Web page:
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Trach Baby


We officially have what is known as a "trach baby".... And she couldn't be cuter. *insert heart eyes* 

I wanted to write a post and give some information to anyone who is wondering why we decided to go ahead with a tracheotomy for Avery and what it means for her long-term.  

Placing a tracheostomy has always been on the backburner, as I've mentioned before. Avery was initially very stable, breathing on her own, as a newborn. She mostly slept and when she did so, would easily move air both through her nose and mouth. We discovered that, as she grew older, she was becoming increasingly agitated by her struggle to breathe. Extra saliva (probably from teething) was thrown into the mix and Avery would choke and gag repeatedly. She began refusing her paci and was mostly inconsolable 24/7. I noticed that she was missing developmental milestones. Two days ago, we called the doctors at UNC to try moving up our previously scheduled ENT appointment, saying that we were interested in pursuing the trach, and she was scheduled for surgery right then and there. When we reached the hospital, we were greeted over and over with the sentiments, "We're glad you decided this." "This will be the best thing for her." "She'll be like a new baby." etc. Having a tracheostomy in place will also make Avery more stable for future surgeries, like her fronto-orbital advancement that she'll have during the fall. With her airway in its previous state, there would always be a risk that Avery could simply stop breathing on the operating table or after any attempt to extubate her. Overall, having a trach is a somewhat safer option. We believe it will ease some of her sleep apnea, if not cure it completely. 

I'm sad that the trach was necessary... Heck, I'm sad the g-tube was mecessary. I'm sad that spending most of Avery's life in the hospital has been necessary. I'm sad, but this isn't about me. Ultimately, Cody and I weighed the risks and benefits and decided that no matter what the cost to us and our lives for the next few years, Avery's comfort reigns supreme. Her quality of life is our priority. In talking with other families of trach babies, we've heard repeatedly that, while the decision was scary at first, their babies have thrived because of the trach. We are praying this will be the case for Aves.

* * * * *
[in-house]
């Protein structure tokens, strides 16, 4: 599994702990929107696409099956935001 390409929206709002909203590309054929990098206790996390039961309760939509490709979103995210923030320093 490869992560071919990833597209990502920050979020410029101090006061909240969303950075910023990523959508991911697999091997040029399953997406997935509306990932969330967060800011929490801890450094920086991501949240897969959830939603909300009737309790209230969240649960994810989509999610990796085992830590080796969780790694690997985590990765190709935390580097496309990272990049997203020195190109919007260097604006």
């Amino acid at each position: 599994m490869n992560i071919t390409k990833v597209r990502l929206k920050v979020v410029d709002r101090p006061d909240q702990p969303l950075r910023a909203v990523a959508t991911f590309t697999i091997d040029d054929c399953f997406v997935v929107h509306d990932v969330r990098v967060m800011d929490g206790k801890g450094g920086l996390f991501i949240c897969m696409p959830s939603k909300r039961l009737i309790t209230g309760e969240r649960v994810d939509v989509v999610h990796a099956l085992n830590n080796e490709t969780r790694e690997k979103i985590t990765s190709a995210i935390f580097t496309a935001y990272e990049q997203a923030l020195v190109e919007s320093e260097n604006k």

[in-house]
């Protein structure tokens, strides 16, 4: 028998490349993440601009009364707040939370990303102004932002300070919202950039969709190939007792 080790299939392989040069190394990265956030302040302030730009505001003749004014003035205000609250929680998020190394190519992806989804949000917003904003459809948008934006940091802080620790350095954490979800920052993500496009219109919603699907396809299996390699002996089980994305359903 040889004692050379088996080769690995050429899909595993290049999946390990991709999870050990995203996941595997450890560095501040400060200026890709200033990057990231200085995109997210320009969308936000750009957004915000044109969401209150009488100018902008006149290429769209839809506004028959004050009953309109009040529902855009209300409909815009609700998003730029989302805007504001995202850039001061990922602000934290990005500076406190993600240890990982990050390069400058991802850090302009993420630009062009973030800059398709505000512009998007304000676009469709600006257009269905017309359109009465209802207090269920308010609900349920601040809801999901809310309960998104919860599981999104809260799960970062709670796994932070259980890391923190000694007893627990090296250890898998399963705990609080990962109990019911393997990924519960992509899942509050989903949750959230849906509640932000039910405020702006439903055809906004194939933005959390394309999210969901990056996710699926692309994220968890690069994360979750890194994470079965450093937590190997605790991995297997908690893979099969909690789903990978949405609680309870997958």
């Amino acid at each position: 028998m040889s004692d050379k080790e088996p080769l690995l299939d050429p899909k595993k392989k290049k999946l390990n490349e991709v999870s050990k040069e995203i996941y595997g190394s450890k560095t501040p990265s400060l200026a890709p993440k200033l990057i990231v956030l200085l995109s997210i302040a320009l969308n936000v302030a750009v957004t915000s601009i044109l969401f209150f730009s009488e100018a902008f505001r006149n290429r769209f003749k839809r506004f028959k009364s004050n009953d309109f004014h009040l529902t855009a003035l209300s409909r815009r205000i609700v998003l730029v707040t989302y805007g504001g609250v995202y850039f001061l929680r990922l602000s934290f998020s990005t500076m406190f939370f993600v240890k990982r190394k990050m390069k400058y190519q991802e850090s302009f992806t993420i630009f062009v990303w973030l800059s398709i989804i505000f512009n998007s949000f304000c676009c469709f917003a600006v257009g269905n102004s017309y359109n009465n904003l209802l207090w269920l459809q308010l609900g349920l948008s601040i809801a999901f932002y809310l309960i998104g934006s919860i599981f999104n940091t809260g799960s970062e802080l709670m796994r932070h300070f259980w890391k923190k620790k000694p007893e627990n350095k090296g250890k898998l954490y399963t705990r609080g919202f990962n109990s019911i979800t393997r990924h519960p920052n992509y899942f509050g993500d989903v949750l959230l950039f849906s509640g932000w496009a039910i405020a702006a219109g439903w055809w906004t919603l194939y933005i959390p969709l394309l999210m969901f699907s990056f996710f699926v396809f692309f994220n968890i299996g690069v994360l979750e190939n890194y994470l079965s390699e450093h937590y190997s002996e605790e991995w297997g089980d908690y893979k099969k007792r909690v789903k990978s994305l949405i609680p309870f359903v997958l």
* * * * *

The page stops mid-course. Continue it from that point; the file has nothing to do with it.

So what does this mean? 

1. Avery's trach is temporary. Our ENT doctor believes it will be in place for 18 months - 2 years. She won't be able to vocalize at all initially (even crying audibly), but, as she grows older, may be able to switch to a trach that allows for some speech. Friends that know how to sign, give me some tips! That will be our main avenue for communication with Avery for the next couple of years. 

*Side note: The doctors noted how powerful Avery's lung are... Within hours of her surgery, she was making noises and crying sounds. She is able to breathe through the trach and also push air up and around it to voice her displeasure. That takes strength.* 

2. Until Avery is decannulated, she has many limitations, since any blocking or compromising of her trach would be devastating. She can't play in a tub or pool, be near a sandbox or the beach (though, there's been mentioned that a trach filter that may allow her to, while not PLAY in the sand, be in the presence of sand), etc. 

3. Avery will require lots of in-home nursing care. This is a little daunting to me, personally, as not all nurses are created equal. We're praying for a good long-term nursing fit that will be able to blend well with our family.  

4. Avery's situation is still tenuous. She still needs to avoid being exposed to illnesses and bacteria. Traveling will be limited. She will spend most of her time at home. Play dates for the other kids will be restricted and overnight guests will be out of the question, as we don't have the space in our house for Avery's equipment, nurse and the rest of our family. It's a sad reality that will change one day! 

5. Avery's trach may allow her to discontinue using the g-tube. We will be doing a feeding trial after her first trach change in a week or so. The ability to nurse and comfort Avery would be an incredible blessing to both me AND her. I am PLEADING with the Lord that He will allow her to  adapt to oral feedings (nursing or bottle feeding).   

Again, thank you for caring about and praying for our family!  

P.S. Please do not take and post pictures of my children. Thank you! 

Tracheotomy Aftermath